- type: log
    - "E:\Logs\AppA\*.log"
    ip_addr: "${FBEAT_VAR_IPADDR}"
    server_type: "${FBEAT_VAR_TYPE}"

So every document for every log would have those two fields to help filtering in Elasticsearch and kibana.

The use of environment variables in filebeat is documented here.

Using a central location for your configuration and environment variables can help you automate filebeat in Windows, I had the same approach on Linux machines, but that automation was way easier.

1 Like

In general, automation on Linux is much easier. Eventually, the problem mis going to elimite itself by moving to containers. But until then, we're kind of stuck, trying to deal with Windows servers and applications producing file based logs...


Is there something stopping you from using Agent and Fleet for this logs use case?

You could use your normal endpoint management to install Agent, then you can create a Policy per type of machine (assuming some machines do run the same applications) and enroll Agents into the matching policies.

The aim of Fleet and Policy management is that the configuration for your endpoints in centrally managed which seems to be your concern.

Absolutely. Fleet - at this point - has incredibly limited functionality when it comes to configuration. It's perfectly fine for metrics, but even simple stuff like custom fields per log path (to map applications to logs), multi-line patterns etc. don't seem to be available for configuration via Fleet. The "custom logs" integration seems to be meant for some of these things, but documentation on how to configure it literally doesn't exist on the public web. Plus: all of this seems to be still in beta and undergoing changes.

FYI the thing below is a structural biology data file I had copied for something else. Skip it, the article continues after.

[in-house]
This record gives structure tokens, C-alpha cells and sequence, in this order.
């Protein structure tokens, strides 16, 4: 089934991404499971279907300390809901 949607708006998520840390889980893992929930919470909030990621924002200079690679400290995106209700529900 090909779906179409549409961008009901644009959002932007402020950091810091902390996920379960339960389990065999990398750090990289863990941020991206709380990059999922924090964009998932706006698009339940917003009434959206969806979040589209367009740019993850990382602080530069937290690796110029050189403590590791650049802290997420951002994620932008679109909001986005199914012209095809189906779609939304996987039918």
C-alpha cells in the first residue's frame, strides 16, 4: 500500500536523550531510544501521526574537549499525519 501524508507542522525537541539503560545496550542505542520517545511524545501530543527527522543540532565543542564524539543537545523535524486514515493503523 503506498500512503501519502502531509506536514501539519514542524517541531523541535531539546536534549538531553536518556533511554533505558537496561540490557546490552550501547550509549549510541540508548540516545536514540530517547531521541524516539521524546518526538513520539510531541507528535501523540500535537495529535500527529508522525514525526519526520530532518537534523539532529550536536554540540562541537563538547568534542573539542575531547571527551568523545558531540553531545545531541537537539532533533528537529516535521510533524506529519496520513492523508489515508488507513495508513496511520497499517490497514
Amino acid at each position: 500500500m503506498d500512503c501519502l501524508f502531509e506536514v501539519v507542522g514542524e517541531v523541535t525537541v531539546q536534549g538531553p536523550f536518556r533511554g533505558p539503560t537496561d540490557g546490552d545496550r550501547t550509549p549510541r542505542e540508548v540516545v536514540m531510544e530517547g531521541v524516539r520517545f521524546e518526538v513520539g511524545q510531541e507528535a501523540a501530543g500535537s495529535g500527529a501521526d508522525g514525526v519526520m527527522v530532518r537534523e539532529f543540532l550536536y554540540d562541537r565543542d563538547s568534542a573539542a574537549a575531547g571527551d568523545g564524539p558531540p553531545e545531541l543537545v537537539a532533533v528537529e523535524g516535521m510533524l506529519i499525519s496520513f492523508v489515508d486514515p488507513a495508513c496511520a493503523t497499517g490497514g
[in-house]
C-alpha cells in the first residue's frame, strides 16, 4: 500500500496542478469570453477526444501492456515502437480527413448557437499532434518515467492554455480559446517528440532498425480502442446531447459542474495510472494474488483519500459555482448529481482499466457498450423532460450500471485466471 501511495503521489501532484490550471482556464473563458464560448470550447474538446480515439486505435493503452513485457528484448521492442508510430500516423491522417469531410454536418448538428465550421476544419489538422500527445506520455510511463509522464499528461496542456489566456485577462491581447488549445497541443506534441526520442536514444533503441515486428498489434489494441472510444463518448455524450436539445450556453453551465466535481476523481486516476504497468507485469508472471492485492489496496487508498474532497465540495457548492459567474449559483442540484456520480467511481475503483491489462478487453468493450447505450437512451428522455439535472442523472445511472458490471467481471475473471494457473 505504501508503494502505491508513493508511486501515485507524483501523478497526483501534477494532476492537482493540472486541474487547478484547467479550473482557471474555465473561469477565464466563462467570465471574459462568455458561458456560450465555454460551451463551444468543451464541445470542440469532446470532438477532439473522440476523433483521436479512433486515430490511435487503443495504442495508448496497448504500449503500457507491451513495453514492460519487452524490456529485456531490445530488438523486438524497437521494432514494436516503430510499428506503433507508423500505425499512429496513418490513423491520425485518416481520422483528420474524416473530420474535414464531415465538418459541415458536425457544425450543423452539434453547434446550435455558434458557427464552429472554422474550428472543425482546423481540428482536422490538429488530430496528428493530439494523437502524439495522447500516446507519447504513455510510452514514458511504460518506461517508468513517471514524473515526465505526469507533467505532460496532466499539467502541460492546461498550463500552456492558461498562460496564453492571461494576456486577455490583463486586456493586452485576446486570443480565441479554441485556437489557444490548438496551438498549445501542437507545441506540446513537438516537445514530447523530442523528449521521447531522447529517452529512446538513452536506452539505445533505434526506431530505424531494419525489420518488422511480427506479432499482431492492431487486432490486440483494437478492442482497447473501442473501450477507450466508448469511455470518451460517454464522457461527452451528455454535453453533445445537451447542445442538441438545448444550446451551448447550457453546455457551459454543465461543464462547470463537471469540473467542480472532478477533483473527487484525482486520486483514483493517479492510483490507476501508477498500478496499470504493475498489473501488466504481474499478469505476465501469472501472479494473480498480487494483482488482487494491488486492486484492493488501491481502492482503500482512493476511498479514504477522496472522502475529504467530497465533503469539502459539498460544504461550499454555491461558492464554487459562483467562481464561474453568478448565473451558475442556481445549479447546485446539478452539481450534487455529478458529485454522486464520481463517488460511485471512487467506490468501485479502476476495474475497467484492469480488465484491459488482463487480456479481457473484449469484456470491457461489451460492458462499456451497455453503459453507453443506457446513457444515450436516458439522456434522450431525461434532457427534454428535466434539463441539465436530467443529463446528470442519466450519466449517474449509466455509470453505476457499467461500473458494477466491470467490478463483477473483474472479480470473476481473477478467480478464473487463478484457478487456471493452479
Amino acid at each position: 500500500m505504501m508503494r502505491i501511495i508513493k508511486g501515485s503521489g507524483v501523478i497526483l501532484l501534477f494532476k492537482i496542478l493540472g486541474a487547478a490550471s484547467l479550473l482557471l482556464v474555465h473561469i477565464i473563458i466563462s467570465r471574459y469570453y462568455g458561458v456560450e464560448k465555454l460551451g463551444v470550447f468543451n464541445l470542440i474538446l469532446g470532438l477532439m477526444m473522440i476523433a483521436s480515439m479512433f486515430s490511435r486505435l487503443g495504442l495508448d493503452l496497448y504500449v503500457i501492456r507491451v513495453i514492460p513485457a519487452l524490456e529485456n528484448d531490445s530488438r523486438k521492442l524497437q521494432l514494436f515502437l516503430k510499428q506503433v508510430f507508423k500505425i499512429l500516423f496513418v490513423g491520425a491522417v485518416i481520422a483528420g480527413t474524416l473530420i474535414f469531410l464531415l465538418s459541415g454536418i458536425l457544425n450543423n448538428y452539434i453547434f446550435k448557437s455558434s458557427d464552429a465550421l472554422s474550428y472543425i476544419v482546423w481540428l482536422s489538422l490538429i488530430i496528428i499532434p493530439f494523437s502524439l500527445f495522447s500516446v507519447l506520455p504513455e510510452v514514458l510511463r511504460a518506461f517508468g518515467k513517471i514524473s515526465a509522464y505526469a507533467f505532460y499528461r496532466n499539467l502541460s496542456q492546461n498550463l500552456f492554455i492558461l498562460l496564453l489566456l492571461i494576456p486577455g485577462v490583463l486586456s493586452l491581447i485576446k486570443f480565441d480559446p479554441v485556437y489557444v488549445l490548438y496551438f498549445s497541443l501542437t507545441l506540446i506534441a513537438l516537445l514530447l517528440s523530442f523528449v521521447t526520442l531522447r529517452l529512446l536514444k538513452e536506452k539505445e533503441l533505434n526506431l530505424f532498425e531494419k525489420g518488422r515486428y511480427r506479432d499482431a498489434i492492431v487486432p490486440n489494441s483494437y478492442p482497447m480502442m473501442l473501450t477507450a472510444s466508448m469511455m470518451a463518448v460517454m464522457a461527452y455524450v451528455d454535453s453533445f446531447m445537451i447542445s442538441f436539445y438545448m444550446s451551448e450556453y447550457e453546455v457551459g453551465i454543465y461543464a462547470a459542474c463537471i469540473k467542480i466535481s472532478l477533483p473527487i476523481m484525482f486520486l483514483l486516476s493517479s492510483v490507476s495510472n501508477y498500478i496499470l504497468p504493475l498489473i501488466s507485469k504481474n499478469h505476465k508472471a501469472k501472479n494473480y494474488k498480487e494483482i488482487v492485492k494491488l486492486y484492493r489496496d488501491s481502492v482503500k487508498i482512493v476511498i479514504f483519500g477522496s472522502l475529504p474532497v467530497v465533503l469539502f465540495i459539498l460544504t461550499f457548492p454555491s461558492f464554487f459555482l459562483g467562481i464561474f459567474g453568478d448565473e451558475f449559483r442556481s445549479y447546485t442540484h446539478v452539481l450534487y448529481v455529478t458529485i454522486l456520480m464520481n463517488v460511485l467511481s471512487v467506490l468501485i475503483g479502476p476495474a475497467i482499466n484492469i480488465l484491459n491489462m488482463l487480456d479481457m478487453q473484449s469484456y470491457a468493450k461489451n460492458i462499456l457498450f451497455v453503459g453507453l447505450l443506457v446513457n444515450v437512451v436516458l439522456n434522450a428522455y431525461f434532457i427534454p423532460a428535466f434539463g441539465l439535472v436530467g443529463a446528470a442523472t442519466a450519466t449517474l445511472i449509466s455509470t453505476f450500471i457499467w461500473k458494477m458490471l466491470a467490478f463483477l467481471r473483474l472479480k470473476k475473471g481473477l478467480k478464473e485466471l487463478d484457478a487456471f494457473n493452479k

The first thing we looked at was actually Fleet. But as it is now, it's not a feasible replacement for an environment with a variety of different log locations and formats running through logstash.

I understand, I've shares this internally with the Fleet team for visibility, the feedback is appreciated!

Hi @mybyte I'm the product manager for Fleet. Thanks for bringing up this discussion, its an area we are tracking for improved functionality in our roadmap.

First, I'll point out that what @leandrojmp described as having a folder for each application should work in Fleet. You can build a large combined agent policy that contains integrations for all of the applications. If they are not present on a host they will be ignored.

In the custom logs integration, you can use the same configuration as the filebeat log input Log input | Filebeat Reference [7.16] | Elastic. Just put the YAML into the custom configuration box. We are working on copying this documentation to the agent here Add Filebeat input documentation to agent by dedemorton · Pull Request #424 · elastic/observability-docs · GitHub. You'd create one custom logs integration per log path, setting the custom fields in each. Does this meet your needs for custom fields per log path?

Logstash output is also one of our highest priorities, which we are tracking here [Fleet] Add a Logstash output type in Fleet settings · Issue #104987 · elastic/kibana · GitHub for delivery in 8.x.

Thanks for the suggestion, I'll check it out!

Then again, keeping the configuration in git certainly has some advantages.

This topic was automatically closed 28 days after the last reply. New replies are no longer allowed.